And speaking of the cast of Angel I was in Books-A-Million the other day when I noticed that the new issue of Playboy features none other than Charisma Carpenter. And my first thought was--sure am glad you left the show so you could pursue other artistic opportunties like this one. It's interesting because a few years ago, Maxim published their Girls of the WB issue and a lot of fans were upset by it. Now, we've had two former WB Girls features in Playboy in the past six or months--first Shannon Dougherty and now Charisma Carpenter. It just makes me wonder--who is next?
posted by Michael Hickerson at 5/13/2004 10:20:00 AM |
Reunited and it feels so good!
Tuesday at 9/8 central CBS is running the 159th episode of one of it's classic TV series: The Dick Van Dyke Show Revisited. This episode was written 40 years later, with all the surviving cast members in it. This will be an actual episode, with the actors in character, not just actors sitting around reminiscing about the good old days.
On that note, how do you feel about reunion shows?
If there's a good reason for it, I think it's fun to take a trip down memory lane--provided you don't stomp my fond memories into the ground. If the show was good enough to be considered a classic, don't subject us to a script that is really nothing more than an excuse to bring everyone together for a flimsy reason--namely driving some ratings. Also, make sure that it's a show that people have really missed and had time to miss. I was amused a few years ago when 90210 had a reunion special a little over a year after it went off the air.
1. What show would you like to see brought back for an hour or two episode, to see how the characters are doing now? (This should be a show that it might be possible to do a reunion on.)
I'd love to see them do a Happy Days reunion show just because I love Happy Days so much. Well, at least the years before Richie joined the Army and it became all about Fonzie, thus losing the central dynamic that made it so much fun. It would be fun to see if Joanie and Ciachi are still married and to see the C's as grandparents. Also, did Fonzie ever settle down? And do they all still go down to Arnold's or was it run out of business by McDonalds? Part of me wonders if a reunion show like this wouldn't be best in the spirit of the two big screen Brady Bunch movies where the world has moved on but not the characters and humor mined from that. Of course, then again, I did love Happy Days and this might only irritate me no end if this is what we get.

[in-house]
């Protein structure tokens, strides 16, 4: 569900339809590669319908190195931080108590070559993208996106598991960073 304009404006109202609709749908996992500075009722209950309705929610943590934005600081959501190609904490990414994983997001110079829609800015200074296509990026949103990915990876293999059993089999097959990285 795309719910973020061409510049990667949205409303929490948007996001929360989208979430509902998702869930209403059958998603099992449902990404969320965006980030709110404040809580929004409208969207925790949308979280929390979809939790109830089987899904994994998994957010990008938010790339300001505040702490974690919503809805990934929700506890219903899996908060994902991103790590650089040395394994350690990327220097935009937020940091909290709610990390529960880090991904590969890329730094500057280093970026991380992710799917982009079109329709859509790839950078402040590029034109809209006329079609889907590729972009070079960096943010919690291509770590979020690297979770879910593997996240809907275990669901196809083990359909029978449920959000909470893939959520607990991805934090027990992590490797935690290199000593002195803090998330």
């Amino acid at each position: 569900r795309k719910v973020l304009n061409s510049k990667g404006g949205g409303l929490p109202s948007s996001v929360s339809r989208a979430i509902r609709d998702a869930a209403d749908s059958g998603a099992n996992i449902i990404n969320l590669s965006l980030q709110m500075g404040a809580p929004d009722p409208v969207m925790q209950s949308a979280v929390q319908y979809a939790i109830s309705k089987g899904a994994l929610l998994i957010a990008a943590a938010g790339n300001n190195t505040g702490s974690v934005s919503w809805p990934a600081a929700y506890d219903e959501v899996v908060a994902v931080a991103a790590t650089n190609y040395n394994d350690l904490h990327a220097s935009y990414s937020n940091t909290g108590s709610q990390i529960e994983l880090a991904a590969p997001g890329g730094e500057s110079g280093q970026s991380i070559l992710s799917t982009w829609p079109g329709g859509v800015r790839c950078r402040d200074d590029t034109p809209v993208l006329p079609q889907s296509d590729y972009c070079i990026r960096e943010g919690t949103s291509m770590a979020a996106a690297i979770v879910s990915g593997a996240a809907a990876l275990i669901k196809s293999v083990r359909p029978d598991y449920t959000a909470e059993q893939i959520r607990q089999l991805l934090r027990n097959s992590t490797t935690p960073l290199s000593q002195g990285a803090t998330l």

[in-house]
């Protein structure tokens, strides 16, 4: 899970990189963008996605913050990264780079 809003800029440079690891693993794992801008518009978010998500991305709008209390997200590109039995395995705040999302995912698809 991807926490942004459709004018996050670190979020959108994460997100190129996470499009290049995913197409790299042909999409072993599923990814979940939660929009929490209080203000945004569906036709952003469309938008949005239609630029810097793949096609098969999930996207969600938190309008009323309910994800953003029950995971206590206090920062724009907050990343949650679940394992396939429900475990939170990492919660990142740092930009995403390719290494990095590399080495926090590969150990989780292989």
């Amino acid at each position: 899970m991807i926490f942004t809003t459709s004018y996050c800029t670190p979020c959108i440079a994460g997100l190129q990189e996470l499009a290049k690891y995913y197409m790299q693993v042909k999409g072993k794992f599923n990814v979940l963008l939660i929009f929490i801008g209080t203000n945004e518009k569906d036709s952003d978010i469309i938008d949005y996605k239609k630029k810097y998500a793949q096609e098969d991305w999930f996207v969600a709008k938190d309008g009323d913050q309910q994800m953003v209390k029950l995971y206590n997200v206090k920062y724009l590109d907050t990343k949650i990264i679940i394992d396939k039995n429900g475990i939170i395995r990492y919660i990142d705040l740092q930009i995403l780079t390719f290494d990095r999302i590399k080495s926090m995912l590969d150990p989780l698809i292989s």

A Fawlty Towers reunion would be fun--provided they got the right script and did it well. To see where Basil and company ended up would be hilarious and we could always use a bit more un-PC humor!
2. Pick a show that could not realistically be brought back for a reunion, because some or all of the cast members are gone. What if they could have done a reunion before it was too late? Name the show you'd most like to see.
I'd love to have seen a reunion of the cast from Burns and Allen or the Jack Benny Show. They were also so influenctial in the radio days of creating the sit com and to see them all reflect on this would be great fun.
3. Which reunion show have you watched and thought "Wow, they should have left that one alone!"
The previously mentioned 90210 reunion special comes to mind. There was also Knight Rider 2000 and then anything with the Green Acres cast.
~Bonus~ Which do you prefer- a "reunion" episode of the series, or a "cast reunion" where the actors sit around and talk about the making of the show?